Screen time refers to the amount of time spent watching a television, computer, game console, or cell phone screen. With the increased usage of media, the average screen time has risen drastically from just a generation ago. An increasing number of pediatricians urge parents to recognize that high amounts of screen time can have several negative results, including:
- Health – Excessive time spent in front of the computer or a television means less time spent doing other activities such as playing sports, interacting with peers, or developing outside interests. If your child’s school does not have a physical fitness program, your child may be at additional risk for developing obesity.
- Academics – Children who watch excessive amounts of TV will often shirk academic responsibilities for the appeal of media. Setting a strict school-first policy with your child can help correct this, in addition to limiting the overall amount of time allowed to watch TV. If allowed, children will often choose to stay up late to watch television, resulting in less sleep and tiredness while at school the next day. Even one hour of lost sleep can prevent your child from focusing and retaining information.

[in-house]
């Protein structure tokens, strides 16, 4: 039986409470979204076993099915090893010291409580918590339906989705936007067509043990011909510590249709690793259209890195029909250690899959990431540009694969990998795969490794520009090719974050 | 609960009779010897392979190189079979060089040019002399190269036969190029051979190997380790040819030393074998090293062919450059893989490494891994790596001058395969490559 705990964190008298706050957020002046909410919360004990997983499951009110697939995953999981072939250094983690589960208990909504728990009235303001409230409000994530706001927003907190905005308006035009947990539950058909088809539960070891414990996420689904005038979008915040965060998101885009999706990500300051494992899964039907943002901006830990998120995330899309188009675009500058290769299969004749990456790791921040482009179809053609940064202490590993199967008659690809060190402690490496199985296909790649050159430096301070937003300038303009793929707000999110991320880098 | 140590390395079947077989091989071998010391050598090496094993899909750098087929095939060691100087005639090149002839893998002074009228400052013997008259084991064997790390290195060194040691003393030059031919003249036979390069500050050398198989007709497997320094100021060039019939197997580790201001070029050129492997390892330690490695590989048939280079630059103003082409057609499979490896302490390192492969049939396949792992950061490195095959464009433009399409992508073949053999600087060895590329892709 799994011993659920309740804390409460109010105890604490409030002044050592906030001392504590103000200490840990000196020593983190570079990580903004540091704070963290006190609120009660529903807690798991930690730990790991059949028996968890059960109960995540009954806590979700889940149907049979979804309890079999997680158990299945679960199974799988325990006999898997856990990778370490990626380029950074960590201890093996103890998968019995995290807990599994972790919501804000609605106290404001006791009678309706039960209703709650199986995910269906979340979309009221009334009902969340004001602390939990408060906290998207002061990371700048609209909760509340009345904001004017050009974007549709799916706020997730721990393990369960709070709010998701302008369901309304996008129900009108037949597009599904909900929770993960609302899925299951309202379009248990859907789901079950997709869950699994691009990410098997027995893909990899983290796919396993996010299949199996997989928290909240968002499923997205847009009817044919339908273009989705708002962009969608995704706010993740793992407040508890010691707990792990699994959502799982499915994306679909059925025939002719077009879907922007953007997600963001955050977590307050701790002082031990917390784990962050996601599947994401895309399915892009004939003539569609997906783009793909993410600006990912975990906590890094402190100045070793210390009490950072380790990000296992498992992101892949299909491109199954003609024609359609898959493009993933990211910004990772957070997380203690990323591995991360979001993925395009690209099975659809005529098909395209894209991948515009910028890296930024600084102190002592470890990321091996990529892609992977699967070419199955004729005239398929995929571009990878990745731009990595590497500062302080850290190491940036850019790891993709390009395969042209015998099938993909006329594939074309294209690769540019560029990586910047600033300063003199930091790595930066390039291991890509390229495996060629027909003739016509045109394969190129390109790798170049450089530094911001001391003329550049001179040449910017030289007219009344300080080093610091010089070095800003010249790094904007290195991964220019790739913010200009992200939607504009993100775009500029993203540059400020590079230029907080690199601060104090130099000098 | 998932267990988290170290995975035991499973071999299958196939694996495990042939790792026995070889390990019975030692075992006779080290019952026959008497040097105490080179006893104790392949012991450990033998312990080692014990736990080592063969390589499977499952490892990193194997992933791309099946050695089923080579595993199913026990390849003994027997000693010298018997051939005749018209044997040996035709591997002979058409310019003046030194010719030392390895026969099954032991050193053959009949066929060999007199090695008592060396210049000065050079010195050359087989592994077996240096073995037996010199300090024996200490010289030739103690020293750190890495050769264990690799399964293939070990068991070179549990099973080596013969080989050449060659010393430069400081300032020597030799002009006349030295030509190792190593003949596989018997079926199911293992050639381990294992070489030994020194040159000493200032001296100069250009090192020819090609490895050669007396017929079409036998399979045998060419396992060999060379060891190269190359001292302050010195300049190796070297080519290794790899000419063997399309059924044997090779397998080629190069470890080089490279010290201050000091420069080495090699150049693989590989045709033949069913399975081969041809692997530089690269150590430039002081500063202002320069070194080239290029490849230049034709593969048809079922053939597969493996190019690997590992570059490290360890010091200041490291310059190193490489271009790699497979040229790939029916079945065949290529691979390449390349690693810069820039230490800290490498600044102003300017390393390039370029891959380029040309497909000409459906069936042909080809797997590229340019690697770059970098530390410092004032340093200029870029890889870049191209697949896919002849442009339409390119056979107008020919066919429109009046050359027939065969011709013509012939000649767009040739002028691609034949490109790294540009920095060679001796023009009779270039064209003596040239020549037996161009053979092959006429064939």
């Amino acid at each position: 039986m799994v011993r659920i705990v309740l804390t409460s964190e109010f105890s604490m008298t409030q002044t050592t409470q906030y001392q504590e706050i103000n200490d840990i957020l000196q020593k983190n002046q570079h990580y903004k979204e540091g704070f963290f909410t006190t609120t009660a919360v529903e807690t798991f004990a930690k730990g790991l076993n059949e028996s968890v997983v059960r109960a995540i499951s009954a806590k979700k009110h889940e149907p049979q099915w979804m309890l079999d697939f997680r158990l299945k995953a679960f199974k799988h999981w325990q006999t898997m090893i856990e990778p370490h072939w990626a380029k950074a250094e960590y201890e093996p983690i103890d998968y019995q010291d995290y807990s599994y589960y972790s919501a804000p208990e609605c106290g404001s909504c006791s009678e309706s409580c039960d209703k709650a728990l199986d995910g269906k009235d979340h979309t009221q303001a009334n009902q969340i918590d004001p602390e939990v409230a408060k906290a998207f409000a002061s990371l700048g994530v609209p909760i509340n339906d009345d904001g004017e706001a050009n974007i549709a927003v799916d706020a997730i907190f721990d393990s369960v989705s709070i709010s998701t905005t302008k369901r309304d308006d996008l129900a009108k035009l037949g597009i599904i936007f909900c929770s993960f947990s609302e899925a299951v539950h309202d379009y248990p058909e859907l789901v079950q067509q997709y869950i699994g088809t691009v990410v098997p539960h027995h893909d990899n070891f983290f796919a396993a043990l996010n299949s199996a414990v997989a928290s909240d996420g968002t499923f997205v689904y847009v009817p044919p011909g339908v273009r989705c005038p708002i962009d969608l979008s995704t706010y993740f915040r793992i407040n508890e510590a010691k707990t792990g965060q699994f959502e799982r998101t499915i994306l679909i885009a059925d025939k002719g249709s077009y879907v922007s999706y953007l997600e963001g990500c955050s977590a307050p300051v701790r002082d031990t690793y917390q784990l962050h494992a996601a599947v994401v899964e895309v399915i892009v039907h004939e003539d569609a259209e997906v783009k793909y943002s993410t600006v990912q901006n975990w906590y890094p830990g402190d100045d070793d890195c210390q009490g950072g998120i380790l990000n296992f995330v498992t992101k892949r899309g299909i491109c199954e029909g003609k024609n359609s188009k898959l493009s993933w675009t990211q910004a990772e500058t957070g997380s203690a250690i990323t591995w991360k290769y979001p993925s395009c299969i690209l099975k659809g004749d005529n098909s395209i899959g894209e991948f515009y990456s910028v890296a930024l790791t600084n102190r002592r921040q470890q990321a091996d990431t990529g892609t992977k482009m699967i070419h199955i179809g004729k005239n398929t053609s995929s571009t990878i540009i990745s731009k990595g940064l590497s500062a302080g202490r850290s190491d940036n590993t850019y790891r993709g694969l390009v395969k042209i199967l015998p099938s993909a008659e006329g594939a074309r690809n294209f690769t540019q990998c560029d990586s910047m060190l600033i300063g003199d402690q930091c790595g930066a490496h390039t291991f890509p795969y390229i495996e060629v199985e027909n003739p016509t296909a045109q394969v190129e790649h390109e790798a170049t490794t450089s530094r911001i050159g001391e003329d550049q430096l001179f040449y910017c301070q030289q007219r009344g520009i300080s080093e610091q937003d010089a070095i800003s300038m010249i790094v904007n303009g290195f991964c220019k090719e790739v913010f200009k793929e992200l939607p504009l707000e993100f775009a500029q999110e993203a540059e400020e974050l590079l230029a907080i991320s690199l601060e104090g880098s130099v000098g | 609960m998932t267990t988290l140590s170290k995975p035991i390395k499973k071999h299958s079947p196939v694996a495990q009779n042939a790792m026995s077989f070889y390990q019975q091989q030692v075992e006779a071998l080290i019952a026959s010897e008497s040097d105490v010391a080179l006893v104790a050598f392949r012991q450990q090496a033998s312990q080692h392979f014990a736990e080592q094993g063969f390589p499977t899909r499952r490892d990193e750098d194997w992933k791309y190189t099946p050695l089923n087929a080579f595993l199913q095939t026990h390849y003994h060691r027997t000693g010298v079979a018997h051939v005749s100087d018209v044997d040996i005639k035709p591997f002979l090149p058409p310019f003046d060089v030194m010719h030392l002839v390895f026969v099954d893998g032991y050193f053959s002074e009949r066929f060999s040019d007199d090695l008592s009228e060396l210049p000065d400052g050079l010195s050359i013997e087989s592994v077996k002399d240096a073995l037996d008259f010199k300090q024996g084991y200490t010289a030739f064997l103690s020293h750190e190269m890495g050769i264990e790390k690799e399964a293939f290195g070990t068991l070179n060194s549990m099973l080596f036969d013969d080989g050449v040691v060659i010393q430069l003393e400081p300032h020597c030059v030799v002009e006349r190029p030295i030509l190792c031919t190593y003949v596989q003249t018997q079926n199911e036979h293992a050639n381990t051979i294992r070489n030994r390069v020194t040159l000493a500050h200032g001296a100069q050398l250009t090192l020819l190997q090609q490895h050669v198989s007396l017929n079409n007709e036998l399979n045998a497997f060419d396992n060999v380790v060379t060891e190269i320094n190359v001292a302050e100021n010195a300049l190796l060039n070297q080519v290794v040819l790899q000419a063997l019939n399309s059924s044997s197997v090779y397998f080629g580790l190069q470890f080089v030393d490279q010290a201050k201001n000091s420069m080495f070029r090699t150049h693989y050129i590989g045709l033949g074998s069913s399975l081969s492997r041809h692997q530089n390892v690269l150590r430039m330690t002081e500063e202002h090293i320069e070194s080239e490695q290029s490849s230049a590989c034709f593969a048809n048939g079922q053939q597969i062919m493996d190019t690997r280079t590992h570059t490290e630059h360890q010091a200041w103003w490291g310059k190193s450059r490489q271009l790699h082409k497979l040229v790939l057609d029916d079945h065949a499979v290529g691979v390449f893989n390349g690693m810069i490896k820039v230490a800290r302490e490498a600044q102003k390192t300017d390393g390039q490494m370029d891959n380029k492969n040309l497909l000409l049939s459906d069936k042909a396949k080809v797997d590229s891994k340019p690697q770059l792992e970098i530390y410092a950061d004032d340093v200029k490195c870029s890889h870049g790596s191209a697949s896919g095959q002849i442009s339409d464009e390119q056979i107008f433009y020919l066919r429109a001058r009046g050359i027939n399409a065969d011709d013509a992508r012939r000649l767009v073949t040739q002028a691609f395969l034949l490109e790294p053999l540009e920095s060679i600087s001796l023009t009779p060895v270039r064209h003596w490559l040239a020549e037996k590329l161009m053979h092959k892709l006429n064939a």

- Social – The average 8 to 18-year-old spends over 7 hours interacting with media every day. Children who choose to watch television or play computer games rather than interact with friends may struggle with social development. This can create social anxiety, bullying and behavioral problems.
Some television viewing can be productive; there are many educational programs on various broadcasting stations that can provide historical, cultural and educational benefits for viewers. Encourage your children to watch these programs and watch with your child to enjoy them together. Likewise, if you have a game console or computer with games for your child, play those games together and limit the time played. Otherwise, limiting screen time is the best way to negate the development of potentially harmful side effects.
If you are concerned about the time your child spends with media but do not know how to approach the situation, please contact your family practice specialist at Pediatrix at (602) 866-0550.
Subir K. Mitra, MD, FAAP
Posted in Blog on April 26th, 2012